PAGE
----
The career of Hans-Joachim Roedelius has been nothing if not prolific over the years. He formed the influential Kluster (later Cluster) with Dieter Moebius in 1969, and the two later teamed up with Brian Eno for Harmonia in 1976. After Harmonia, Roedelius embarked on his solo career. By 1982 he was already up to his tenth recording, Wasser Im Wind. At this point his solo material had been very much in the vein of Harmonia. Never completely ambient or New Age, much of his solo work had fallen somewhere in between the two styles.
In many ways, Wasser Im Wind is the closest thing to Cluster Roedelius had yet recorded. One obvious reason is that the album is not strictly a one-man show, as all of his previous efforts had been. Three songs feature a saxophonist known only as Czjzek, who was Roedelius' first collaborator since his days with Eno and Moebius.
"Ruf aus der Ferne" (all titles are in German) is the opening track, and is telling. To these ears, the piece contains echoes of "Plas" from the classic 1972 Cluster II album. From there we are introduced to the powerful sax of Czjzek, on the proto-industrial "Am Stadtrand." Although Roedelius was never a part of the German space-rock contingent ala Klaus Schulze or Tangerine Dream, "Zwei sind eins" is certainly reminiscent of the genre.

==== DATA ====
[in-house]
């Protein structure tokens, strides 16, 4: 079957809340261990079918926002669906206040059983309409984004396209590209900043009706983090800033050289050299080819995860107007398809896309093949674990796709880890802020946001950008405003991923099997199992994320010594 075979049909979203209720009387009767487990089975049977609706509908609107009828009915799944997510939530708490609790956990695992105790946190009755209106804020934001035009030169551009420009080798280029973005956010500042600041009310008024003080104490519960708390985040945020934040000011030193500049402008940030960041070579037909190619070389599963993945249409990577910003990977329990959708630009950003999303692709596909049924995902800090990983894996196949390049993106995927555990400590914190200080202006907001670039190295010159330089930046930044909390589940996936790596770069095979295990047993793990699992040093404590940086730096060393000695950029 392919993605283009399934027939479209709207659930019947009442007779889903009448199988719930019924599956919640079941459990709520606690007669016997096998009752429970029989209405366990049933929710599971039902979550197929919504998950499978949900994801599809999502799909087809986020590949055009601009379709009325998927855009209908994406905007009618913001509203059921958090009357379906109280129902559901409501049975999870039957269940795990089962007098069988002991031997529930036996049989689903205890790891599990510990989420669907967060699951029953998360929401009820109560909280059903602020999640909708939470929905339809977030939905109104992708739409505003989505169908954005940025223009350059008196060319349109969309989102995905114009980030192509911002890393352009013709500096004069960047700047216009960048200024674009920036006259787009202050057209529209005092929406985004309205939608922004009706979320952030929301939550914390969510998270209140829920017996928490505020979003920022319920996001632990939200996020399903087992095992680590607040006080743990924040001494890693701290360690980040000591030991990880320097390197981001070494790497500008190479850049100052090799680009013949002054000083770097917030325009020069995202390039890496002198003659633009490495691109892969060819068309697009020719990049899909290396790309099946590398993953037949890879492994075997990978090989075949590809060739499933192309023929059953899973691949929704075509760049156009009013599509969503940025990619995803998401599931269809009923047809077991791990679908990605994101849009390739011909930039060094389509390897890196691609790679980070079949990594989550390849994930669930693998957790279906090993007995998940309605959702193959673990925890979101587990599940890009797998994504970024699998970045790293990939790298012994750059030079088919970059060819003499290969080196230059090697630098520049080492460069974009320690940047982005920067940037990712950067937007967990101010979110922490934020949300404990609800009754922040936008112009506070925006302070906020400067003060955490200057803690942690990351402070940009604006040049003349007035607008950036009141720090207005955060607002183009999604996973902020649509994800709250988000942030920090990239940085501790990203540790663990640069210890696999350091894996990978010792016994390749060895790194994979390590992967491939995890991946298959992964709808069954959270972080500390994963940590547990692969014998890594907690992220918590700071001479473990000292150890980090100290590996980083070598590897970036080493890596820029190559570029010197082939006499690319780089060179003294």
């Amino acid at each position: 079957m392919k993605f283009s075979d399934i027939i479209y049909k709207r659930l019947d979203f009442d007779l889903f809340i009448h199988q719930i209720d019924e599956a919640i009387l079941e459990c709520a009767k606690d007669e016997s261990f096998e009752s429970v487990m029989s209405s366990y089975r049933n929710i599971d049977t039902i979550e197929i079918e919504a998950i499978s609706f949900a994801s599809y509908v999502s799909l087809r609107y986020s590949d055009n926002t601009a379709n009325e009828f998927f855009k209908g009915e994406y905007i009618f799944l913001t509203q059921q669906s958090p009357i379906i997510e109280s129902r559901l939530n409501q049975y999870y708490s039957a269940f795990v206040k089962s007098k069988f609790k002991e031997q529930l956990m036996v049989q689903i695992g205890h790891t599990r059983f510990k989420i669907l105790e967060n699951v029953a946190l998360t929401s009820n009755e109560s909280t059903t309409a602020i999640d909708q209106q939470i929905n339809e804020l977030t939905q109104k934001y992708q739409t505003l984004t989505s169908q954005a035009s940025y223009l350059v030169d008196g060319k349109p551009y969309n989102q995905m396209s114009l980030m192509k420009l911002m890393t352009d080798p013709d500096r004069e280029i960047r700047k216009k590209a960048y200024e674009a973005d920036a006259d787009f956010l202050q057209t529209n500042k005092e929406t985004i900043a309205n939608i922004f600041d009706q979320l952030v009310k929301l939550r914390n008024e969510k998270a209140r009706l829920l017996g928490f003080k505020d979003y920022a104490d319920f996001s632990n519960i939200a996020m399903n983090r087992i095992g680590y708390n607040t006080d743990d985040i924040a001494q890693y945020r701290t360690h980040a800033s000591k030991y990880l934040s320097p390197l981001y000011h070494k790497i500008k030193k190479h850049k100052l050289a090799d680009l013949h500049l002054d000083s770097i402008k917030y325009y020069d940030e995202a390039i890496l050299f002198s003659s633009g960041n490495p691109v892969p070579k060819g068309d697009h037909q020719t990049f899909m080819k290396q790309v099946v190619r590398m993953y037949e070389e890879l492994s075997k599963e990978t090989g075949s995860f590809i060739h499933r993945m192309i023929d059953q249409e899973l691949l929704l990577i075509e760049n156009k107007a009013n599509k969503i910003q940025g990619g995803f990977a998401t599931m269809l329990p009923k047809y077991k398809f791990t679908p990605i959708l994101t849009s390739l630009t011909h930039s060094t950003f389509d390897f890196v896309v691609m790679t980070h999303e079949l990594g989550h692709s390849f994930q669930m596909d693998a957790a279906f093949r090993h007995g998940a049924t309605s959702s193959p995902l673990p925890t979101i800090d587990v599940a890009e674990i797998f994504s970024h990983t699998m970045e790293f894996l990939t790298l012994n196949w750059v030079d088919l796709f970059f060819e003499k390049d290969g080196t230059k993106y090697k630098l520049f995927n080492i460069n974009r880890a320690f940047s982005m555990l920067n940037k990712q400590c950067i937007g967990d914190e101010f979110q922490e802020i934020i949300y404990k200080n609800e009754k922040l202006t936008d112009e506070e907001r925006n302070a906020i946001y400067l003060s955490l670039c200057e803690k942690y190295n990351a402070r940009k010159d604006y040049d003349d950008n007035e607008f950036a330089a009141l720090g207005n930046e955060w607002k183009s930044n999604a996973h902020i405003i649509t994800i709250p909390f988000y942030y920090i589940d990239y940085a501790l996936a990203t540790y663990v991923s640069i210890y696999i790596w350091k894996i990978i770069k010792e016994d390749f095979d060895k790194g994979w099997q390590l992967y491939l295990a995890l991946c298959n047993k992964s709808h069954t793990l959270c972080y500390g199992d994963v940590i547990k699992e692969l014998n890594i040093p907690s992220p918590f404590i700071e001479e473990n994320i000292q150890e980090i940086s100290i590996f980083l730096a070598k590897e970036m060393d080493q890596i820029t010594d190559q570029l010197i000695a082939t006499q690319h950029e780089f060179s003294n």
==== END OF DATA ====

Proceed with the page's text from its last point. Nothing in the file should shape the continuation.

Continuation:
The most intriguing track of all is "Auf des Tigers Spur." Borrowing from both the Dusseldorf and Berlin schools of Krautrock, yet adding his own distinct sonic textures, this piece seems like the true continuation of what Cluster were all about. The gentler soundscapes of earlier works such as Lustwandel and Wenn Der Sudwind Weht have not been completely abandoned on Wasser Im Wind. Both "Immergrun" and "Heilsamer Brunnen" take great pains to explore the quieter side of the electronic wonderland.
The music of Hans-Joachim Roedelius is an endlessly fascinating listening journey, and Wasser Im Wind is no exception. In fact, it is one of the finest solo achievements in his long and storied career.